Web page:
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29 Jul 2015

Detecting And Preventing Corporate Espionage

Detecting And Preventing Corporate Espionage

Last week the U.S. government announced that it intends to increase its use of a law designed for catching terrorists and spies to fight what officials call a "surge in corporate espionage cases". As decisions in the US often find their way onto our shores, in this week’s blog; we look at this growing area of concern.


Corporate espionage is as old as business itself. However, as technology has developed, there has been an expansion of murky practices like phone bugging, computer hacking and secret filming.

In particular, targeted cyberattacks based on IP theft are being conducted against both the manufacturing industry and smaller businesses, which are less likely to invest in shoring up their defenses against attack. Research suggests that SMEs (Small & Medium-sized Enterprises) now account for 31 per cent of targeted attacks, and are often seen as a means to gain access to larger firms through "watering hole" techniques.

Despite the increased cyber threat, reports have shown that the majority of business espionage is committed by employees - with employees accounting for nine out of ten cases.


So, how do you detect that an employee may be passing information to a competitor?

The key in detecting a potential rogue employee is to recognise the warning signs. Management, legal, HR and other personnel should be trained to detect ‘red flags’. Unhappy employees are among the biggest risks. For example, employees who received layoff notices, were passed-over for promotion, refused exit interviews or are required to follow a PIP (performance improvement plan) may warrant closer observation.

The FBI’s “Insider Threat: An Introduction to Detecting and Deterring an Insider Spy” explains the key warning signs that you may have a mole are: when an employee without need, takes any form of material home. Or they show interest in matters outside the scope of their duties, particularly those of interest to business competitors. They may also work odd hours, without authorisation and exhibit unexplained affluence. If anyone in your business does any of the above, you may be dealing with a corporate espionage.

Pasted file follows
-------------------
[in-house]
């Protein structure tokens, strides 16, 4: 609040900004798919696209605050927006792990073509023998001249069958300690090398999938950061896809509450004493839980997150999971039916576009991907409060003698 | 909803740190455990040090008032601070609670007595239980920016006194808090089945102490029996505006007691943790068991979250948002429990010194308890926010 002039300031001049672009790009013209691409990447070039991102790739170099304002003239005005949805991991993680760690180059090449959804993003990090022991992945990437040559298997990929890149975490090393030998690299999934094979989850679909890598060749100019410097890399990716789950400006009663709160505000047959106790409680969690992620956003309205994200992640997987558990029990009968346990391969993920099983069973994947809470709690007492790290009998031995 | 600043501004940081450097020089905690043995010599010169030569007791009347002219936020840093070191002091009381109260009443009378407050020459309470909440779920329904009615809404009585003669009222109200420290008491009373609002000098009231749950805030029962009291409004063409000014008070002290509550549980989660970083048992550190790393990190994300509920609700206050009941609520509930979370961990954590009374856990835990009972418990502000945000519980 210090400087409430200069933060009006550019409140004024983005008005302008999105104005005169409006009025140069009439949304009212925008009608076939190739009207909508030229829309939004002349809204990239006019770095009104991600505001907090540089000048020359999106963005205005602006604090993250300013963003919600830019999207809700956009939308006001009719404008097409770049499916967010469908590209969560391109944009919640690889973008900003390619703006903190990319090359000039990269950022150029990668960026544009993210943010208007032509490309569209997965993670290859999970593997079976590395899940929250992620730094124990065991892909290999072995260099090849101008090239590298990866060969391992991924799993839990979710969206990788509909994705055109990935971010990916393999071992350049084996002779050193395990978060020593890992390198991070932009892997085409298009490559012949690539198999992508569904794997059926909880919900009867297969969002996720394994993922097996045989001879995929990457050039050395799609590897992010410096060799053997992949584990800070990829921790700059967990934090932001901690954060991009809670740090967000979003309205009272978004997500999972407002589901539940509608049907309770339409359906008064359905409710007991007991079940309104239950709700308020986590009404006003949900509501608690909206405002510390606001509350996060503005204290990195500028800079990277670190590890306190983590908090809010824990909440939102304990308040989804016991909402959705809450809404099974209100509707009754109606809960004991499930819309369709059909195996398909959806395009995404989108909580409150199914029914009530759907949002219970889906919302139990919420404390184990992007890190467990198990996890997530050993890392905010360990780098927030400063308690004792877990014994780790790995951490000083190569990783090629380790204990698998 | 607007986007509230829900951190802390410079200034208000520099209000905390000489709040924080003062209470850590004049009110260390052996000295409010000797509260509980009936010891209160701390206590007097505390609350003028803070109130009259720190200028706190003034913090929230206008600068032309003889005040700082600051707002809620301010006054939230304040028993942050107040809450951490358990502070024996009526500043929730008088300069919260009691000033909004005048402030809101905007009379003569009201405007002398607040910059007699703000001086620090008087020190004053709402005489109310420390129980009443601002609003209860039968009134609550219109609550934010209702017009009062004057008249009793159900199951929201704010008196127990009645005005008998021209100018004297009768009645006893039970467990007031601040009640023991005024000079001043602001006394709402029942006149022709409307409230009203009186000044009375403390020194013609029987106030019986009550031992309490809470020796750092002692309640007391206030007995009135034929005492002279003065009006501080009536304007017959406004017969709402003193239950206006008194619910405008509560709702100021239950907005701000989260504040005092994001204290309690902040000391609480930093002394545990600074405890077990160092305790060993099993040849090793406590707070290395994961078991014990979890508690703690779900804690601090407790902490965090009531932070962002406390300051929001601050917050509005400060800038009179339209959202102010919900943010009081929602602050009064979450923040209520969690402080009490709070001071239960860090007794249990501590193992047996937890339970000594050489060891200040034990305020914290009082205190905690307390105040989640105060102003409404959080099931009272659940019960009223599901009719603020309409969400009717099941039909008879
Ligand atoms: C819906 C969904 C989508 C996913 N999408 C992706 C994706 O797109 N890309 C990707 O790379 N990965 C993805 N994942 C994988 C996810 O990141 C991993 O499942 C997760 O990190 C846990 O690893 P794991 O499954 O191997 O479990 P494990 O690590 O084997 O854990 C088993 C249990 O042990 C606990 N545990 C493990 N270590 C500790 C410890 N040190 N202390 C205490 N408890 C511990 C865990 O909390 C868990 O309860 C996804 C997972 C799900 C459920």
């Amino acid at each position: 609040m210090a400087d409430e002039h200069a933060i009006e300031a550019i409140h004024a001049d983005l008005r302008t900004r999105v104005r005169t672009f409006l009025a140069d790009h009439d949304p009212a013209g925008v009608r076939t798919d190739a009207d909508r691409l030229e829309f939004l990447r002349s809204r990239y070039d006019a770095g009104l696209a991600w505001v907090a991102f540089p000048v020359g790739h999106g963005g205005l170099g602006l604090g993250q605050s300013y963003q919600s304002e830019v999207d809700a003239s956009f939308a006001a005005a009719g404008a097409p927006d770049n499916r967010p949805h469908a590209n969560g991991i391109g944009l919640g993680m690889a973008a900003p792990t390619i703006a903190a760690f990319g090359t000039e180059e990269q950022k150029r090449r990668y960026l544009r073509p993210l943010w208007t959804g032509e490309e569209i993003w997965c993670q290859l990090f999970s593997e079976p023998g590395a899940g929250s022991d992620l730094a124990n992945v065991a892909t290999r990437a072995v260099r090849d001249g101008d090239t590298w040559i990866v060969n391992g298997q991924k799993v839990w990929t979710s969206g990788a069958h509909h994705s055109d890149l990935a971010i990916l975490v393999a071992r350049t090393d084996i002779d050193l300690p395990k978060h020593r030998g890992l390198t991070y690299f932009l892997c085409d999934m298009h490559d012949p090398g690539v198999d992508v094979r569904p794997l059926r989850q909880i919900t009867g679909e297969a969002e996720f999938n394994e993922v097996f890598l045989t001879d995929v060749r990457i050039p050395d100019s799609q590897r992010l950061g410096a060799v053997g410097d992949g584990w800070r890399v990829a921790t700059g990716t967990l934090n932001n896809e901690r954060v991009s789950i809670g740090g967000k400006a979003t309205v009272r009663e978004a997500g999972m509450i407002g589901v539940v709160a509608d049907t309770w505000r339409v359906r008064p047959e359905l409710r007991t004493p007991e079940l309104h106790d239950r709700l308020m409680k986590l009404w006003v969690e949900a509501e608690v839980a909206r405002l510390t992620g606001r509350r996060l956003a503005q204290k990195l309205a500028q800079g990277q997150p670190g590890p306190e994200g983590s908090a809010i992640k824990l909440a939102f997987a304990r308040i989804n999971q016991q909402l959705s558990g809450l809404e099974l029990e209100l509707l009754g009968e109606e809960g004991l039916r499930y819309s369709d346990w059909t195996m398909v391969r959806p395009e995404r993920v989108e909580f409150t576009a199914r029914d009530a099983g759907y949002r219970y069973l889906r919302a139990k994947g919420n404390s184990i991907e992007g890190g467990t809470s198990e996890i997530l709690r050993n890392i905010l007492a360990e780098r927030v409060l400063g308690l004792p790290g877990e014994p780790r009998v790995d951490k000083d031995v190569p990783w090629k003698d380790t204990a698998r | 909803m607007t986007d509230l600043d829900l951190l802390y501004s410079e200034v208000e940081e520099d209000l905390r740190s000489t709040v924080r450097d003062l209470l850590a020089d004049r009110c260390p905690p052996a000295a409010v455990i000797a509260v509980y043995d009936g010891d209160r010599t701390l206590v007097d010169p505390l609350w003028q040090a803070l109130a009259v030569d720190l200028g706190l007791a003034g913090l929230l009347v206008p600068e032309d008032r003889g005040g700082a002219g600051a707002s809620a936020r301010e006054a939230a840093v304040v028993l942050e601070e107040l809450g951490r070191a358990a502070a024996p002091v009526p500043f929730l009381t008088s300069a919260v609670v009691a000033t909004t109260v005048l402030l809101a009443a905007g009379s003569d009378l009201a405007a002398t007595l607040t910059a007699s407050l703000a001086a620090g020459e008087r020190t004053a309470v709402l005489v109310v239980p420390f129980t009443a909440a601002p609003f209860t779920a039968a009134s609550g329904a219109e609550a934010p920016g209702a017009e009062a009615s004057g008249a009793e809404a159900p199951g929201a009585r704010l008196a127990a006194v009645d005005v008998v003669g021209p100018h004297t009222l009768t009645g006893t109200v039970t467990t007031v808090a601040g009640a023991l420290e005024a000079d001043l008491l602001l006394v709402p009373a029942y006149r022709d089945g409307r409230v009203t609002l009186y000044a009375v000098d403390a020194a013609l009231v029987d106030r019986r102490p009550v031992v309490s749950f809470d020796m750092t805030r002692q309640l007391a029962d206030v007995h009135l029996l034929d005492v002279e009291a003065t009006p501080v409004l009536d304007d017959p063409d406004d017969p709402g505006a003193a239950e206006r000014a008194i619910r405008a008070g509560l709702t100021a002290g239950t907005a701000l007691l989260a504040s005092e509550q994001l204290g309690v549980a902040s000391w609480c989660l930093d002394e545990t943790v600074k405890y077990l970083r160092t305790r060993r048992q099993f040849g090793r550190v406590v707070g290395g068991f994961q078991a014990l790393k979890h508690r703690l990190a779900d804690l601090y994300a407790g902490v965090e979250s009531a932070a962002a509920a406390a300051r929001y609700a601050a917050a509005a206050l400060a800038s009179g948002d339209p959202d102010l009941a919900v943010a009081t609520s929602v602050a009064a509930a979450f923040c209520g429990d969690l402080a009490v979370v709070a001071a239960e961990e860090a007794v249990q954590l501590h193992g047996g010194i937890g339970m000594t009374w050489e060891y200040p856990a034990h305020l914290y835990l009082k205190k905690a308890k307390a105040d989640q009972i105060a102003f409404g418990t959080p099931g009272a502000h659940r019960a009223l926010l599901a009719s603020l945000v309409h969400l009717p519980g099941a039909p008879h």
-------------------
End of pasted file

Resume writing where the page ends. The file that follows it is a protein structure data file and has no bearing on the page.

How do I protect myself?

Evidence shows that three quarters of business espionage occurs from obtaining a physical document or disk, rather than hacking. Often, a company’s secrecy is breached by competitors or employees rooting through bins, rather than cracking any passwords. Businesses should therefore re-evaluate their processes to ensure that these particular occurrences do not occur, and implement the following safeguards:

Shred Documents - Since the majority of information stolen is in the physical form, organisations should shred all important documents before they are discarded.

Avoid Printing Proprietary Information - Do not print sensitive company information unless it is absolutely necessary. Then immediately place the information in a secure place until it reaches the intended party.

Physical Security - Secure all necessary printed documents in a locked file cabinet and keep them locked when not in use.

Copy Proof Technology – Organisations should invest in technology that prevents documents with sensitive data from being copied. Common solutions might be a program like Adobe Acrobat, or Pagemaker.

Enterprise Rights Management – It is a good idea to set access controls within software ensuring only authorised parties can view or print specific documents. This will prevent individuals from carelessly printing materials which may expose the company to unnecessary risks.

Preventing Computer Espionage - Trojan Horses and viruses are often used to lift information from corporate individuals. Companies need firewalls and other ways to block company sensitive data from leaking from the corporation. All anti-virus and anti-Trojan software should be updated frequently.

Corporate espionage is a serious crime. A California chemical engineer was sentenced to 15 years in prison and fined $28 million (roughly £18 million) after his economic-espionage conviction for selling China the technology that creates a white pigment. By implementing the above safeguards, it should never get to this stage. 


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